It seems that more and more of our interactions are with automations and algorithms. Everything from your car manufacture and food production to your Facebook feed and content consumption. And, as marketers, we interact with these technologies on a daily basis while strategizing and optimizing online marketing campaigns. So, how do we work within this new world? We strive for a balance between machine learning and human problem solving.
The World of Search Engine Automation
In the world of Search Engine Marketing (SEM), algorithms are becoming a powerful tool for effective campaigns. Because of this, it’s important for us to work with and improve upon the capabilities of algorithms. In an article for Search Engine Land, Frederick Vallaeys says,
“Automation is taking over a lot of the tasks humans have historically done in PPC; but as this shift continues, there will be plenty of new opportunities for PPC experts and agencies to provide value to their clients.”
Vallaeys suggests that there are four ways to do this: marketers will help teach machines to learn, provide the creativity machines lack, be the ones to avert any disasters, and will employ the empathy that machines lack.
First, as we teach machines to learn, we’re able to make better decisions based off the answers we’re receiving from the algorithms we deploy. And no, machines are not ready to take over the world. As Vallaeys says, “The reality is that machine learning is still very dependent on humans. We program the algorithms, we provide the training data, we even manipulate the training data to help the machine get it right.” That said, machines are able to analyze thousands of data sets quickly, allowing us the time to review and implement the data we get.
Second, marketers are able to provide creative solutions that machines are unable to provide. It’s about working collaboratively with automations and using old concepts in new ways to test. In a 2005 experiment, Playchess.com had a chess tournament where teams could compete with other players or a computer. According to chess grandmaster Garry Kasparov, “The chess machine Hydra, which is a chess-specific supercomputer like Deep Blue, was no match for a strong human player using a relatively weak laptop. Human strategic guidance combined with the tactical acuity of a computer was overwhelming.” This is a huge advantage for any digital marketing campaign.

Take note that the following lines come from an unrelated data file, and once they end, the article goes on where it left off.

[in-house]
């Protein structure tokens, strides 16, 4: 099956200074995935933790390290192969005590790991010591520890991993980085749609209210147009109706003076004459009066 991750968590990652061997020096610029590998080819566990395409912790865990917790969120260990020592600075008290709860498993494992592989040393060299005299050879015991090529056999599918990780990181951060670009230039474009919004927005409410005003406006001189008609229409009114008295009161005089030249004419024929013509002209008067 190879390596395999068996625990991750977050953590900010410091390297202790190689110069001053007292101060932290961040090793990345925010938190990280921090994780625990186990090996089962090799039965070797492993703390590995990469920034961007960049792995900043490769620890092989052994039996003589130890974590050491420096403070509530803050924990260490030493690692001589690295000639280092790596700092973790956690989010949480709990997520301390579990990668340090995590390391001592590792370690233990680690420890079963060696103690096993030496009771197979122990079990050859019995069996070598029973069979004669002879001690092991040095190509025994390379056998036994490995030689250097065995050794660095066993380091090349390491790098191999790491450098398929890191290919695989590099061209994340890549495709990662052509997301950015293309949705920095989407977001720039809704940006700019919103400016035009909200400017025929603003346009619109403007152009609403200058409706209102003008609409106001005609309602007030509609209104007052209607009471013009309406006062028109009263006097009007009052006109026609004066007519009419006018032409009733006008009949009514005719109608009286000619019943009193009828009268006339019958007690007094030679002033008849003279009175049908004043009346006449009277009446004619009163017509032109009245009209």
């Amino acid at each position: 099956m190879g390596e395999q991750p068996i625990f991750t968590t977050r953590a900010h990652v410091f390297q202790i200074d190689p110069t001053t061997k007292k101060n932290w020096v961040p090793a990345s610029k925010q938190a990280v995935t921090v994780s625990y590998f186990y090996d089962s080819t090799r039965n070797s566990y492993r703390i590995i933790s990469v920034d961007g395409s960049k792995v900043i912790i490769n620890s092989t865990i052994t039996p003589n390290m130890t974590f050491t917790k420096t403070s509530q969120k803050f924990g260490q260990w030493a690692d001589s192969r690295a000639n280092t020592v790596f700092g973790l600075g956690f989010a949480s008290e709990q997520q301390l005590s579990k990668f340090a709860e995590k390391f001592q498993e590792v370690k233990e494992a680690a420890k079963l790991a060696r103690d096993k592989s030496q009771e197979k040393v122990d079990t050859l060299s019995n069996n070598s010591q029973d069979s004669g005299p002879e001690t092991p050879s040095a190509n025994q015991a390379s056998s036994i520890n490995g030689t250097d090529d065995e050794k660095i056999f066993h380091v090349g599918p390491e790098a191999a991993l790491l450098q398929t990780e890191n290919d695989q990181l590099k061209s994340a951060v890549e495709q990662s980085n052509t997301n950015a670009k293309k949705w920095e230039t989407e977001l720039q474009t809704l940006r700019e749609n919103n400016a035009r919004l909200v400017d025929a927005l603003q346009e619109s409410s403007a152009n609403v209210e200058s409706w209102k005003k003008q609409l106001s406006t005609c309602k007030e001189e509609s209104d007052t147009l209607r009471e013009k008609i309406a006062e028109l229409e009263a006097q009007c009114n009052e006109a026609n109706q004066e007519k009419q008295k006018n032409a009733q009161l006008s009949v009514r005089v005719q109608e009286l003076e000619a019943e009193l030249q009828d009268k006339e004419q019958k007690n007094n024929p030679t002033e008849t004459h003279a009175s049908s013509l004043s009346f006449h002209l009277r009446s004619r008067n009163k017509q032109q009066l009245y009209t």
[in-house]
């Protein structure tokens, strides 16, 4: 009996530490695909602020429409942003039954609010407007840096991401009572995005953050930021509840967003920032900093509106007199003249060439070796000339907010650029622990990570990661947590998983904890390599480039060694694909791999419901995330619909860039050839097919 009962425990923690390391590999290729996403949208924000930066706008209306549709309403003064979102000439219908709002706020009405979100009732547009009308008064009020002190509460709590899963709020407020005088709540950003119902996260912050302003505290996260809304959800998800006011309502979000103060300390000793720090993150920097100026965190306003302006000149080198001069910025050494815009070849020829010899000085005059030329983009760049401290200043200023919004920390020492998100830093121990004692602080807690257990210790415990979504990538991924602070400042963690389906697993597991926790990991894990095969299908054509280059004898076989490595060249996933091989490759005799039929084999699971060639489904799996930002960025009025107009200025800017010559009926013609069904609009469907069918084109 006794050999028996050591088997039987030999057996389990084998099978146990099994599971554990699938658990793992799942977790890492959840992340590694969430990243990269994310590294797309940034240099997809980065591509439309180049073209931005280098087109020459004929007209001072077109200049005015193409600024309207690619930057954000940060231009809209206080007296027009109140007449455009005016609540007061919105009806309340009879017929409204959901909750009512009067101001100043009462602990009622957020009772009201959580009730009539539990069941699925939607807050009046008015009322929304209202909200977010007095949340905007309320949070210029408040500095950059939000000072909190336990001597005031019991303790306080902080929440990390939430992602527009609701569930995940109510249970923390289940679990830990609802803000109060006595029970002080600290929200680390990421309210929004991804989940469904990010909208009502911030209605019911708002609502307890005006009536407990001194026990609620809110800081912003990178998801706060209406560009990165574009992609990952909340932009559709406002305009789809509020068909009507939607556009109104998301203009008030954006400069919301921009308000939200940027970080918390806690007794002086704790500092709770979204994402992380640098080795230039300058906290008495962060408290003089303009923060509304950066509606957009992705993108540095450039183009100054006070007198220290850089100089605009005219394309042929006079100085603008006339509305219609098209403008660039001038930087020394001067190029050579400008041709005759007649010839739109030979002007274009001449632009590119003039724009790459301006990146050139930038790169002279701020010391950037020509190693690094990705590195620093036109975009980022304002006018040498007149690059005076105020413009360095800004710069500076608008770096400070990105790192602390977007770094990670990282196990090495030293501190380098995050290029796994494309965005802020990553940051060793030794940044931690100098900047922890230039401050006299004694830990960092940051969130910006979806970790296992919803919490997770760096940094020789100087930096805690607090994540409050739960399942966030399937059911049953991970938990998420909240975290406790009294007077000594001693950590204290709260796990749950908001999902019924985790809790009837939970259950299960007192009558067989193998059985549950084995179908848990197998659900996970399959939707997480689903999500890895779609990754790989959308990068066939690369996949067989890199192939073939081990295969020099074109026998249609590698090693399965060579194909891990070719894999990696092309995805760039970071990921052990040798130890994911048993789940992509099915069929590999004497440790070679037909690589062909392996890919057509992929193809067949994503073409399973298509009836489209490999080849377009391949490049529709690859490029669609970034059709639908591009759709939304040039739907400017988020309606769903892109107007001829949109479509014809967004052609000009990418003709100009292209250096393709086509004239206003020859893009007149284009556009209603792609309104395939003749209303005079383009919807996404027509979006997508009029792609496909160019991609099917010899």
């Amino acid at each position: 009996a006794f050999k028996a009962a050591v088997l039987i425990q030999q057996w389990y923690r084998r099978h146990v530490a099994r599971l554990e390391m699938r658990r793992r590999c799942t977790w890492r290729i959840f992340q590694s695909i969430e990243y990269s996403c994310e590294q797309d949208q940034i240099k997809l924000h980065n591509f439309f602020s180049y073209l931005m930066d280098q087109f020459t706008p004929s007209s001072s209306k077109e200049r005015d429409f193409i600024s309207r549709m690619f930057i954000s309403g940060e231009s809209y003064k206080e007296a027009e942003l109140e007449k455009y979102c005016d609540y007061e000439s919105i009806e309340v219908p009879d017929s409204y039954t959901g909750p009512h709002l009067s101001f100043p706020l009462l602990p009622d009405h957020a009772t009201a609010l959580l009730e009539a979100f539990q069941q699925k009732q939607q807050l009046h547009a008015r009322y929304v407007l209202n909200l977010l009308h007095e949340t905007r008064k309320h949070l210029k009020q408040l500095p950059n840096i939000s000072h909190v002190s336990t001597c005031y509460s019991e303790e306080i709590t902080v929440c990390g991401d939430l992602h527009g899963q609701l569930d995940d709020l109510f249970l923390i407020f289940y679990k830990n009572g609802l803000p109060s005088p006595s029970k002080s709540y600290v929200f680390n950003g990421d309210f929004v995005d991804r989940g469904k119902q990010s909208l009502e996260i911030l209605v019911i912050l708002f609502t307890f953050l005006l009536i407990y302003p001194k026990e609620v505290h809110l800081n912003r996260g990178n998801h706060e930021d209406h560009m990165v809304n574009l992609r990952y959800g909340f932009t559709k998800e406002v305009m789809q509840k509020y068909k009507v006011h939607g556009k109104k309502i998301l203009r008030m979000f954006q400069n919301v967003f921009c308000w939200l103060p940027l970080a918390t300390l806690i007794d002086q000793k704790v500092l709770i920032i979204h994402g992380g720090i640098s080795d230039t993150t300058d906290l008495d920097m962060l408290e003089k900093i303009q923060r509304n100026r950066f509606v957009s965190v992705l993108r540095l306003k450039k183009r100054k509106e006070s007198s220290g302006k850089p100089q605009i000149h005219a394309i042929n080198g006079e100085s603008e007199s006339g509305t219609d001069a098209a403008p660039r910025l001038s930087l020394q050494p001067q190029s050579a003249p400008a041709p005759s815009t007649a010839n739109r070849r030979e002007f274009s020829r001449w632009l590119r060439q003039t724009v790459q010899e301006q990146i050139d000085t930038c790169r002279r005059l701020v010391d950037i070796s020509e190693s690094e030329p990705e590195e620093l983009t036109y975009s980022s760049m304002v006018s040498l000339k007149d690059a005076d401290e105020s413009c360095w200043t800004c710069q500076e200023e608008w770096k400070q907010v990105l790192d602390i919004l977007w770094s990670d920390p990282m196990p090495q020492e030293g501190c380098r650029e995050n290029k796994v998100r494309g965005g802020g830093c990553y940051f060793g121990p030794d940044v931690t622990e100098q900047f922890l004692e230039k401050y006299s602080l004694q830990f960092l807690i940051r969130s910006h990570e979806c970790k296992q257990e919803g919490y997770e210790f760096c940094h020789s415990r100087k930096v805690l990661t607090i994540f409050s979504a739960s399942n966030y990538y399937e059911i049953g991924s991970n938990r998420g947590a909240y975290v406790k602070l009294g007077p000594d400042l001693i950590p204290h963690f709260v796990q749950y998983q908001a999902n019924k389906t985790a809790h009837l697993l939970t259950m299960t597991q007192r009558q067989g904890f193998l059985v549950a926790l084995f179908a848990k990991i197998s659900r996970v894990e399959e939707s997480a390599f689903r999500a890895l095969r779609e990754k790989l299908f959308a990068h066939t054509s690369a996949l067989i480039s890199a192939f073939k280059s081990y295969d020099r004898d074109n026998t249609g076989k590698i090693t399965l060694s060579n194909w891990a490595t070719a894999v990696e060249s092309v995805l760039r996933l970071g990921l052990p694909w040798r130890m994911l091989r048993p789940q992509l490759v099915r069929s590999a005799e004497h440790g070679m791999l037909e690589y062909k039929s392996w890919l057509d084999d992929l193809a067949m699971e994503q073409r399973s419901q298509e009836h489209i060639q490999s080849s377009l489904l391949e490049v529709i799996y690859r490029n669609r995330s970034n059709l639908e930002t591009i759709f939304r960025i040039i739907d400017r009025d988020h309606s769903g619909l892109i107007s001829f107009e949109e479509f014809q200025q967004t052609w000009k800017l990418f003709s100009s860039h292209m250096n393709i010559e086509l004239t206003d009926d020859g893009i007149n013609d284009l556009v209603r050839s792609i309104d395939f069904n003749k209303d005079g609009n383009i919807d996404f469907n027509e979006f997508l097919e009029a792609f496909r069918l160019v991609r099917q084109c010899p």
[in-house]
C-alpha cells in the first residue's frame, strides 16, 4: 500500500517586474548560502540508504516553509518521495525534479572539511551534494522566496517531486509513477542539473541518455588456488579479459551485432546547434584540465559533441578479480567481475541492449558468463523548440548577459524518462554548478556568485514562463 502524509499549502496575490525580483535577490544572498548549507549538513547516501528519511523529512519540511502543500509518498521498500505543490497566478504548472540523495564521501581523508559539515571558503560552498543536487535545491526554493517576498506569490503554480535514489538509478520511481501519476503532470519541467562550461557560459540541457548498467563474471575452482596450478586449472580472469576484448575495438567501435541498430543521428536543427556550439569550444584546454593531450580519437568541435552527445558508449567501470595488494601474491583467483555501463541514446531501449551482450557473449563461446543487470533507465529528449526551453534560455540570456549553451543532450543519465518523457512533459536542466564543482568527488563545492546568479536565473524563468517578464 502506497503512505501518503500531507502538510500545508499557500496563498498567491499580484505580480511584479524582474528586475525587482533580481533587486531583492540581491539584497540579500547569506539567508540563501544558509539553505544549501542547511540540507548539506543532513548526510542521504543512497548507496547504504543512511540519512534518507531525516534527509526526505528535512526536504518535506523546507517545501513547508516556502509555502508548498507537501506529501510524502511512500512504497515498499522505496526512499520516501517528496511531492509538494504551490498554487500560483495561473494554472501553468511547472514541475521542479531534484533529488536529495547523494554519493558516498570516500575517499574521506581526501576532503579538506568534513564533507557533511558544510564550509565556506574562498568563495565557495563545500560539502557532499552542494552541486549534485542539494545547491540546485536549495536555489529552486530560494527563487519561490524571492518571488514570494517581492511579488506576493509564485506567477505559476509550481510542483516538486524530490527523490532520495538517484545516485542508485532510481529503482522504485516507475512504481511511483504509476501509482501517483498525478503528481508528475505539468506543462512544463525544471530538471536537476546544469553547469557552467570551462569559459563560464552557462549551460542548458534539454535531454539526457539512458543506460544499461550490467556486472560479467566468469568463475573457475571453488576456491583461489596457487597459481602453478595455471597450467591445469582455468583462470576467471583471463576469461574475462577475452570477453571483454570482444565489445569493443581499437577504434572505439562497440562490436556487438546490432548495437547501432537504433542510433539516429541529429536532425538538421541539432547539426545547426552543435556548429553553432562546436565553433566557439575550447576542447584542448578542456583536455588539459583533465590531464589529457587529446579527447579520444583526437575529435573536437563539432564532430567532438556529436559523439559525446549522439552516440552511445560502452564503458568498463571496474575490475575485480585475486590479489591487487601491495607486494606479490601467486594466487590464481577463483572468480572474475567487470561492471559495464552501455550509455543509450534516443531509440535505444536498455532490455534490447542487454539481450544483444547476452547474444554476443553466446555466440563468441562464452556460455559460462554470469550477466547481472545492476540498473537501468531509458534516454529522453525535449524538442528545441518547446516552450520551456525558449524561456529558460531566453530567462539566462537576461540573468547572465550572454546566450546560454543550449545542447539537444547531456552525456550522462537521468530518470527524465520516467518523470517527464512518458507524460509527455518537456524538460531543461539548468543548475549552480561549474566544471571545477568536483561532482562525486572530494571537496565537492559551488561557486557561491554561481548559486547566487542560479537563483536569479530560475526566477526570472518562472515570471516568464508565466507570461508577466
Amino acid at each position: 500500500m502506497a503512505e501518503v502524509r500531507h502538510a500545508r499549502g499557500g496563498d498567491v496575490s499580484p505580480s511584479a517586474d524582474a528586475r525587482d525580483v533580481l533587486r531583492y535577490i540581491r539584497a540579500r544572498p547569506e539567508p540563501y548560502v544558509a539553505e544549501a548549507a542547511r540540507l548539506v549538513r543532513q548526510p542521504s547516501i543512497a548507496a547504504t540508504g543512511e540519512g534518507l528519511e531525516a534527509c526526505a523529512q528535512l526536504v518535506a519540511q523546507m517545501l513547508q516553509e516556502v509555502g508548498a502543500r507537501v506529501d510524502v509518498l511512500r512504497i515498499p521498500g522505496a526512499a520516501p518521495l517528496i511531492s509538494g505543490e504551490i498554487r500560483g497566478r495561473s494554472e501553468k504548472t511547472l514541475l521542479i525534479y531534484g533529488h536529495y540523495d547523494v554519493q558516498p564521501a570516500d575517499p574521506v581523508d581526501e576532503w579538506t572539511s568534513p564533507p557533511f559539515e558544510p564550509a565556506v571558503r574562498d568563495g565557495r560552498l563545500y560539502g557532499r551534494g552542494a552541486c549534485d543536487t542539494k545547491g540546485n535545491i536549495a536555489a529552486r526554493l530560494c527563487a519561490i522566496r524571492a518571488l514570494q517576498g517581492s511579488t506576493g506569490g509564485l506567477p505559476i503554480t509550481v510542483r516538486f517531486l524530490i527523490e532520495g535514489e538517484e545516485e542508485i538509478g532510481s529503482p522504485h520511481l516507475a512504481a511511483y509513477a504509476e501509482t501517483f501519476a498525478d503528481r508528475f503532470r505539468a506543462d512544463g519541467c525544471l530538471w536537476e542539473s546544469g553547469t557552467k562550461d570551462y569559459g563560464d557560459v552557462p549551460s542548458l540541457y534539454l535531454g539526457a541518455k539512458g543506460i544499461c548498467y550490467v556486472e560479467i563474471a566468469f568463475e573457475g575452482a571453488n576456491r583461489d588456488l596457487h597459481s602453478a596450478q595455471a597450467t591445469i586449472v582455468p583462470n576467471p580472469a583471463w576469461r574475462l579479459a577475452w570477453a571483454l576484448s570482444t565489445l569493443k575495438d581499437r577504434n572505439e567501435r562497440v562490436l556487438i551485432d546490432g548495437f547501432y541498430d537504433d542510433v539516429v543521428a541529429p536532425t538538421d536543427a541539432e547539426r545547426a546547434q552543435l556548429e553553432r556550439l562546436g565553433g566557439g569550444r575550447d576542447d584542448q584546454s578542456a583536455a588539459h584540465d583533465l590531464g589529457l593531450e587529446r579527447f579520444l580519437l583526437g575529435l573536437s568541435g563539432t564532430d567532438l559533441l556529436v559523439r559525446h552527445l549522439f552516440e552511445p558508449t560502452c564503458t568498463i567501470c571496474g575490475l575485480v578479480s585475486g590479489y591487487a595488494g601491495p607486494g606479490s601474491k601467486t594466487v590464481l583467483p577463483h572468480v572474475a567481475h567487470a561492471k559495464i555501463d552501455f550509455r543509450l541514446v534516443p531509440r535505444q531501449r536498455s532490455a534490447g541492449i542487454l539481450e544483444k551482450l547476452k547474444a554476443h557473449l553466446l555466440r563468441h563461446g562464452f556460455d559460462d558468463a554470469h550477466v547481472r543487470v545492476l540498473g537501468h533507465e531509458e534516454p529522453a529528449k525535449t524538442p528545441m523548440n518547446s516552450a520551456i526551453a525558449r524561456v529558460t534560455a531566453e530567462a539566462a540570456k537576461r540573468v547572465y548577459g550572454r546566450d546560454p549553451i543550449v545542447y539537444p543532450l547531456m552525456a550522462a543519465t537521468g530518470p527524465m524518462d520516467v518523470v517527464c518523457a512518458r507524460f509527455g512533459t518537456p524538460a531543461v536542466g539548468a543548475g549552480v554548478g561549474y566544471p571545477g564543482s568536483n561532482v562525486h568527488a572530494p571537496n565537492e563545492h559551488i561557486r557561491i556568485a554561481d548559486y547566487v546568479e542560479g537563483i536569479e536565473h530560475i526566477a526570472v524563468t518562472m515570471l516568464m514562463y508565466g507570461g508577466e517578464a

Third, marketers will be able to avert campaign issues as they come. Problems will occur during a campaign, but being able to mitigate any issues that may arise is something humans have over machines. It’s about the questions we ask that helps turnaround a campaign that is under performing. By working in conjunction with algorithms, we’re able to make quicker, smarter decisions.
And finally, humans have empathy. As of now, machines are not able to make a connection with a client or product. There is no emotional response to the outcome of a campaign. I think Vallaeys puts it well when he says, “Understanding the nuances of your client’s business (which will help you come up with new ideas to test), understanding their fears about PPC, understanding their frustrations with the last account manager and so on. All this will help you have a more productive relationship with them.”
Keeping Humans Relevant
Machines are wonderful things. They provide us with endless opportunities and conveniences. Understanding how to work with them is key to progressing your work and providing better results. So, the good news is, humans are not obsolete… yet.